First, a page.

The California Energy Commission wants to turn rooftop solar in a whole new direction.
Discovering where and when west-facing rooftop solar has a value proposition as good or better than traditional south-facing rooftop systems could alter who wants to be in the business.
A predictive analysis of 1,000 typical homes with 4 kilowatt west-facing rooftop solar systems over the course of a typical year in Fresno, California, found that facing panels towards the West could be appealing to both customers and electricity providers.
Houses with west-facing panels saw a 20% total energy reduction (about 1,100 megawatt-hours) in comparison to the same homes with south-facing systems, according to CEC Commissioner David Hochschild. But the analysis also showed a 56% total energy increase (about 700 megawatt-hours) in the critical 2:00 pm to 8:00 pm peak demand period.
This projection is confirmed by new real-world research.
“We have now looked at a full year. West-facing panels are out-producing south-facing panels between 3:00 pm and 7:00 pm," CEO Brewster McCracken said of a Pecan Street Research Institute study of 50 Austin, Texas, homes with rooftop solar. "In the winter, it was 25% more generation during those hours. In the summer, it was almost 70% more.”
“South-facing panels are out-producing west-facing panels in all but two months when you look at the total daylight hours,” he added, confirming the thrust of the CEC analysis. “In the peak hours, west out-produces south all year long. In total production, south produces more.”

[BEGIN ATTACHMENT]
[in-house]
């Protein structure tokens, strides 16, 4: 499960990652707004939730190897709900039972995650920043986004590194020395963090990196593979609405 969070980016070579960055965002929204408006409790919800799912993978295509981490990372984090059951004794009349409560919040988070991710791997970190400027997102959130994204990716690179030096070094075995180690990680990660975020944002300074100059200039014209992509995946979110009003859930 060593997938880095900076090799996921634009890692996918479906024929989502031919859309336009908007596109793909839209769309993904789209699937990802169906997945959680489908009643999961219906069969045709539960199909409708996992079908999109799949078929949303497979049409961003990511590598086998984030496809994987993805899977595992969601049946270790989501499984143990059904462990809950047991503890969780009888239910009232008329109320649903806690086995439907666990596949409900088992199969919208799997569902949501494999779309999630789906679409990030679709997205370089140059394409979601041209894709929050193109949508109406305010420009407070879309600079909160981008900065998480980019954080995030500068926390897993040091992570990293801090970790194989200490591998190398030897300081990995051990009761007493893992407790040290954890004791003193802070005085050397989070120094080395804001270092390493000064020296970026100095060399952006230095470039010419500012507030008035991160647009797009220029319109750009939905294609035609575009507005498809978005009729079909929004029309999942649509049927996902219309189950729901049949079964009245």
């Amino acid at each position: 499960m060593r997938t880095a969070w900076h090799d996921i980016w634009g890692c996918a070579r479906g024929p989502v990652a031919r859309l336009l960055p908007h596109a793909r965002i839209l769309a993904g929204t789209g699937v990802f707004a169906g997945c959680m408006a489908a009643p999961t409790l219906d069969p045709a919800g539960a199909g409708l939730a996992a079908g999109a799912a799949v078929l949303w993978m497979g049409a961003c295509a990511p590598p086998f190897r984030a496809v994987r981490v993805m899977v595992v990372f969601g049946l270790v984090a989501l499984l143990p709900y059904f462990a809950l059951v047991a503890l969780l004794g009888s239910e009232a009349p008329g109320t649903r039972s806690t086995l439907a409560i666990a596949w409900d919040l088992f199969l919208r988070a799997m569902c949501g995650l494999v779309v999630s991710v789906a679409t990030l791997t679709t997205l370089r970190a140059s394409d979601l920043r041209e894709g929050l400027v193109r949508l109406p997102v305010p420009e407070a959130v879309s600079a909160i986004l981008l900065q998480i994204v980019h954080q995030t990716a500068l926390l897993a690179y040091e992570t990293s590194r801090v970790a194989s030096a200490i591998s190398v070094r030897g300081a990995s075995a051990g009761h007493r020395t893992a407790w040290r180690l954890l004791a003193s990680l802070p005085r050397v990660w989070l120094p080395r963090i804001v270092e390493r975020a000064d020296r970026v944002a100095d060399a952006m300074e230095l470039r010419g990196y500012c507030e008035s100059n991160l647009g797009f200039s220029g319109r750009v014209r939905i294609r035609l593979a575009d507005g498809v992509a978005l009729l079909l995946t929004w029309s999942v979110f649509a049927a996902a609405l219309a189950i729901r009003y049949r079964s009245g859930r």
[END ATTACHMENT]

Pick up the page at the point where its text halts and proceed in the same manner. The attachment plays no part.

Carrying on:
Important news for utilities, grid operators, and home builders
With utilities and grid operators increasingly concerned about meeting big peak demand ramps in metropolitan load centers, rooftop solar’s potential coincident electricity supply has become more valuable.
“When you have production in the late afternoon hours, it helps keep peaker plants offline and those are the most polluting, most expensive, and least efficient natural gas generation,” Hochschild explained. “Even if those systems produce fewer kilowatt-hours per year, their output is at a very valuable time so they are worth providing an incentive for.”
Hochschild took over the commission’s New Solar Homes Partnership (NSHP) last fall when its administration was transferred from the state’s IOUs—Pacific Gas & Electric, Southern California Edison, and San Diego Gas & Electric. With administrative consolidation, program costs came down, Hochschild said. “Those savings are going into solar incentives.”
The other commissioners, aware of California’s demand shift toward a later afternoon peak and of the economic and environmental disadvantages of gas peakers, approved Hochschild’s proposal for a new solar incentive.
For installing west-facing solar on new homes, developers can now get a 15% premium—up to $500—over the NSHP incentive that has supported 12,500-plus new home solar installs since it was added to the California Solar Initiative (CSI) in 2008.
“We want more west-facing PV but this is not a mandate, it’s an option,” Hochschild explained. “It doesn’t take away anything. It just provides an incremental incentive for builders.”
Real estate market surveys have shown solar adds property value, but it is not yet clear that developers will respond.
“Anything, including efficiency or solar, that adds cost, raises the price,” Hochschild acknowledged. “You have to really sharpen your pencil to make it work for these guys. Every builder I have talked to has said they would not be doing solar at all were it not for the NSHP program.”